David Miller: Yes, indeed. We don't get a lot of grants [or] foundation support. That traditionally goes to larger theaters, despite applications. And we have had a rough time selling tickets. "Faceless," which started off last season, was a pretty powerful show but it coincided with the Globe's new condition that they won't send second stringers out to review a show.... so we never got a review, and that really hurt us on that show. I mean, that show won two IRNE Awards [but] it was playing to single-digit houses for most of the run, and that's not really sustainable for us.

EDGE: Zeitgeist has often brought Boston plays with an LGBTQ focus - everything from "Love! Valour! Compassion!" and "Steve." Was this part of the overall mission for the company? Or was it more a matter of LGBTQ-themes fitting in with the socially relevant material toward which that Zeitgeist has gravitated?

David Miller: I think it's a combination of both - being of the zeitgeist, and also a lot of great theater with gay themes is out there, and that ties into our artistic mission.

I mean, I'm gay and Tennessee Williams is one of my favorite playwrights. I had a life-changing experience when I saw "Love! Valour! Compassion!" on Broadway, so it tied in with the spirit of the zeitgeist. Even though "Love! Valour! Compassion!" was 25 years old, there was still relevance in it. Also, a sense of not forgetting where we came from. I remembered some younger folks, when we did "The Normal Heart," [asking] "It wasn't really like that, was it?" And we had to say, "No, it was worse." Maureen Adduci, who played the doctor in the wheelchair [Emma Brookner] in that show, was a nurse in a hospital during the AIDS epidemic, and she brought a lot of insight to it. I think even though, you know, with PrEP, people are less concerned about it, the statistics we had on the wall showed that AIDS was still a global problem and hadn't gone away.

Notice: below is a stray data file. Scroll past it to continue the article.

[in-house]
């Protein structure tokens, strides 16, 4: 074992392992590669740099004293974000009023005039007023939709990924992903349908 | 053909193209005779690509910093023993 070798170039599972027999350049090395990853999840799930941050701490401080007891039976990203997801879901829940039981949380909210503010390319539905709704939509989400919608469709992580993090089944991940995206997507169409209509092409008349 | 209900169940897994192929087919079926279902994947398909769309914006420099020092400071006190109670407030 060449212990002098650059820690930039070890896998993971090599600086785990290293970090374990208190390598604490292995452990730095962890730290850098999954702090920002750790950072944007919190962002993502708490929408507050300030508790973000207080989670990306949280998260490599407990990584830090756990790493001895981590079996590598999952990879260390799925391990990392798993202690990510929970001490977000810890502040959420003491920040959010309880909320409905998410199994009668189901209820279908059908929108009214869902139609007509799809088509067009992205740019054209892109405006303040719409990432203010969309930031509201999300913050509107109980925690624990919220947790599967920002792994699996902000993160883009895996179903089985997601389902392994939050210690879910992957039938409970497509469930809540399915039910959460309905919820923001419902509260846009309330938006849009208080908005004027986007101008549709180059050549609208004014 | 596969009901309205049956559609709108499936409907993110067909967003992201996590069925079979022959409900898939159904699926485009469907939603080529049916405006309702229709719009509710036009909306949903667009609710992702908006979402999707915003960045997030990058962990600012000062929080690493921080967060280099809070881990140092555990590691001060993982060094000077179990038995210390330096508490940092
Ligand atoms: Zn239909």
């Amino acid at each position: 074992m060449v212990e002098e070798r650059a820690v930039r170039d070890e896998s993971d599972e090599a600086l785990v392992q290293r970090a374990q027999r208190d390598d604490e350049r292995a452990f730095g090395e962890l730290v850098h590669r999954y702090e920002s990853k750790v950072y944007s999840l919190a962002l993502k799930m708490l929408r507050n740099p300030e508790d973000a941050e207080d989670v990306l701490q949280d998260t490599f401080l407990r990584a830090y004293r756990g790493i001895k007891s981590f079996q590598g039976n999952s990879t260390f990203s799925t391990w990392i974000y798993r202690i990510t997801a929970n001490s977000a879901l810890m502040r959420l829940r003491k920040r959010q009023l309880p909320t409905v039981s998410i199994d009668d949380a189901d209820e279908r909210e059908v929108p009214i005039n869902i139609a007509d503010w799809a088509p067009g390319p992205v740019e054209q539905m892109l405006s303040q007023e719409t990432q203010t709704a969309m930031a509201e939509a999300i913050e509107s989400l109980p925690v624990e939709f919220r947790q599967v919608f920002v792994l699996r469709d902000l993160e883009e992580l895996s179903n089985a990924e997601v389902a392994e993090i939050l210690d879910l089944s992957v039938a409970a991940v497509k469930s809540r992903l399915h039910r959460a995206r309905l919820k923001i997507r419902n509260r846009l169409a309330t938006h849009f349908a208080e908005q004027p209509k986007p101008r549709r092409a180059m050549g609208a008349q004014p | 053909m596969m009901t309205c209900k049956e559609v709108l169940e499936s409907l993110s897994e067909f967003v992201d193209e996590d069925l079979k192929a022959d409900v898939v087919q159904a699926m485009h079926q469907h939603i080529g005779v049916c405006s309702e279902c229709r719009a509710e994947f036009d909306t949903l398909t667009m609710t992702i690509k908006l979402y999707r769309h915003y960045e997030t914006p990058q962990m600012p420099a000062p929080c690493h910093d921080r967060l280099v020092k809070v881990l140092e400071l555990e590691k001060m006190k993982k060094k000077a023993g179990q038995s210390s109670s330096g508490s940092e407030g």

EDGE: Looking back eighteen years ago, when you were deciding what your theater company would be and the kinds of work it would stage, what was the factor that made you decide you wanted to present material that speaks to the zeitgeist - that is to say, is culturally and politically relevant to things happening at the moment?